When you work at a sufficiently large organization, you’ll start to employ people who’s sole responsibility is creating process. The problem with these roles is that, if no new process is created, then those people are not seen to be doing their job.

Once they get started, there’ll be a process for each aspect of developing software, production releases, production data changes, process for creating a process, etc. etc. ad nauseam. (I’m not saying that there is anything wrong with processes, but more that it unsustainable to continue to create them indefinitely).

This usually has either two outcomes:

  1. good people who just want to do their jobs get fed up with the red tape and leave or;
  2. people “route around the damage“d process.

I see #2 happen all the time. The problem is unnecessary risks are taken because it has just gotten too hard to do anything.

How do you solve this ? Ideally, the people that author the process should also have to follow it themselves. At the very least, you should involve the people that have to follow the process in its creation.

The most important thing is, you have to make following the process easy and fast. If you slow people down, they will just route around the damage (you!).

Please ! Stop using floating point numbers for financial data

Again and again I see developers using doubles for storing financial data (e.g. monetary figures, interest rates etc.). This always causes some sort of rounding issue down the line.

try this in your IDE:

double total = 0;
for (int i =0; i < 10; i++){ total += 0.1; } System.out.println(total); [/source] If you expect the answer to be 1 or 1.0, then you're wrong ! Question: are you writing a game ? Answer: no; then use an effing BigDecimal! Grrr...

Non-anaemic models and service oriented architectures

The term “anaemic domain model” is used to describe an entity layer that contains very little business logic. Typically in this architecture, the business logic is contained in services and/or delegates. There are several problems with this approach:

  • Business logic quickly gets scattered and duplicated across the system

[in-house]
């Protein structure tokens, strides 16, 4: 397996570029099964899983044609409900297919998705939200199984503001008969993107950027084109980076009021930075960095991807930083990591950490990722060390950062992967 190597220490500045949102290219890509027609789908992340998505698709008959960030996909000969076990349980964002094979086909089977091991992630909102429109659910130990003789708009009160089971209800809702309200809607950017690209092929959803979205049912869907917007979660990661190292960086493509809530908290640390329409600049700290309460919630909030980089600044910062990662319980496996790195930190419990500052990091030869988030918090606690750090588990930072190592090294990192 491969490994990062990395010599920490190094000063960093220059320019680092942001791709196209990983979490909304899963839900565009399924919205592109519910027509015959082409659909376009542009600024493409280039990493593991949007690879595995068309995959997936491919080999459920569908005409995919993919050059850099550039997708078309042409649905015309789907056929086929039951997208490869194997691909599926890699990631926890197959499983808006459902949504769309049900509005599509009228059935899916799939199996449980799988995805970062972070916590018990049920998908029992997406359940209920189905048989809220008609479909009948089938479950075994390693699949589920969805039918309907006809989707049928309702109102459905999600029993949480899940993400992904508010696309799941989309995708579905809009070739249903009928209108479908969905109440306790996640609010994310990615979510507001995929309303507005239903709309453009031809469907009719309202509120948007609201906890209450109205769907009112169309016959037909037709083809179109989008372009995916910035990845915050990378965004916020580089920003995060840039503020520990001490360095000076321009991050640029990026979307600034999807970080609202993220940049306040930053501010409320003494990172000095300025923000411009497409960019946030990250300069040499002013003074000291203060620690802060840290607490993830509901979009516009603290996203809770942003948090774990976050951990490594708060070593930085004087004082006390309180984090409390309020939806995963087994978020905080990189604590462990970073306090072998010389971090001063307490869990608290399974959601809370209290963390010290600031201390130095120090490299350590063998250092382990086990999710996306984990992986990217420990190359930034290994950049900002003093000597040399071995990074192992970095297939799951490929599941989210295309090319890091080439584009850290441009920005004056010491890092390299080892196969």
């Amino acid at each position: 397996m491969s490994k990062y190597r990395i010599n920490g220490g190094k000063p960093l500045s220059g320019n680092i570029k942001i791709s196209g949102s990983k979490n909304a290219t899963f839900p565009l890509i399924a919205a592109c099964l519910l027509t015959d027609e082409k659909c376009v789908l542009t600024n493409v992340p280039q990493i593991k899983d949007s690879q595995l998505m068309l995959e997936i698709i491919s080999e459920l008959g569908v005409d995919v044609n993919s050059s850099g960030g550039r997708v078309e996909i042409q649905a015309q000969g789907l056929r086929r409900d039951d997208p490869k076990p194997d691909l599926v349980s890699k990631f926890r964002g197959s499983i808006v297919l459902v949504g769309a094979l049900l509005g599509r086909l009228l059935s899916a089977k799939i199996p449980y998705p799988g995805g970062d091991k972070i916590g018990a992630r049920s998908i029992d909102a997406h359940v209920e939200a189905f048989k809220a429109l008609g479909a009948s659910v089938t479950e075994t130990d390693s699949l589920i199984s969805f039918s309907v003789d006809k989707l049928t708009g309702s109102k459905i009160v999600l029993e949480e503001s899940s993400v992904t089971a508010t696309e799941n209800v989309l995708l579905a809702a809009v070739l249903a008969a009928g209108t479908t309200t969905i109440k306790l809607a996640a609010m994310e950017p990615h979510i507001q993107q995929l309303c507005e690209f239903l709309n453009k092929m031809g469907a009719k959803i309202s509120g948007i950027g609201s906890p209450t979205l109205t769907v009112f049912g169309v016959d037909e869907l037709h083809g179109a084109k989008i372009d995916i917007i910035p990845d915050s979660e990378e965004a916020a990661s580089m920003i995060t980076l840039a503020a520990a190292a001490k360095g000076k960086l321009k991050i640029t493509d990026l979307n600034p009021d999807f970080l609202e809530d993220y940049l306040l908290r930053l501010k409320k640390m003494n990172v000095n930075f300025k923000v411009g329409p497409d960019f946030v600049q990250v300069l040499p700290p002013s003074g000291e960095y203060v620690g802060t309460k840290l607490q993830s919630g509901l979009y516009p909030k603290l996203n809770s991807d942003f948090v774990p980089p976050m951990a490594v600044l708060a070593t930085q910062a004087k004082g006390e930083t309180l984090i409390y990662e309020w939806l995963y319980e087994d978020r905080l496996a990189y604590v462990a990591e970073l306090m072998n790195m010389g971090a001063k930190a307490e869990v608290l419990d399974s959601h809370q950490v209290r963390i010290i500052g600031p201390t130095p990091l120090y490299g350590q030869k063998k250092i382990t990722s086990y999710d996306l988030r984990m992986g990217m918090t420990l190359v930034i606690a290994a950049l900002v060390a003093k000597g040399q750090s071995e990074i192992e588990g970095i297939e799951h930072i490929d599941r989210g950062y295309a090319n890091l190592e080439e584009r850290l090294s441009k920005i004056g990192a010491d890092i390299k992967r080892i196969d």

• It is difficult to maintain because it is hard to determine which class needs to be changed
  • It is difficult to test because the service/delegate usually has many dependencies
  • It is not particularly object oriented (e.g. polymorphism, which can reduce a lot of complexity by reducing ‘type-logic’, is rare)

The trend these days is towards Domain Driven Design (DDD), and is a strategy against anaemic domain models. In this architecture, services are used as an ‘anti-corruption-layer’ to translate requests from the external domain to the internal domain of the system. The majority of the logic is contained within the domain model (this includes persistent and non-persistent objects).

When developing a non-anaemic model (e.g. DDD), it is tempting to call services directly to perform logic (to perhaps an external system, or send a message), to hide complexity from the client:

class Account {
    Balance getBalance() {
        for(Transaction t : getTransactionService().getTransactions(…)){
            //… sum them up

    TransactionService getTransactionService() {
        // lookup service

I think this not good design for a number of reasons:

  • The risk of Leaky Abstraction (e.g. having to declare checked Exceptions to methods)
  • Generally speaking, the domain model doesn’t have enough information about the nature of the method call to perform well. The service would be better suited to know how the model will be used (e.g. in a loop).
  • It is harder to test the business logic because you’ve got to mock out too many dependencies.
  • I believe that entities should be deterministic, the behaviour must be determinable given the state of the system/database.
  • Potentially introduces circular dependencies between service->model->service->model etc. which causes problems for maintainability, testing and debugging.

So how do we have a nice, clean, rich domain model ? One way is to pass an implementation of an interface to the domain (e.g. a delegate to a service) so the domain can perform its logic:

class Account {
    Balance getBalance(TransactionRepository repos) {
        // … get the transactions, sum them up
// Getting the balance on a single account
Account account =...;
// Getting the balance on many accounts
List<Account> accounts = ...;
for(Account account : accounts){

The idea here is that you substitute the most appropriate implementation to get the best performance for the particular use case.

There is a subtle difference between the two, but the second IMO is a cleaner, more-flexible solution.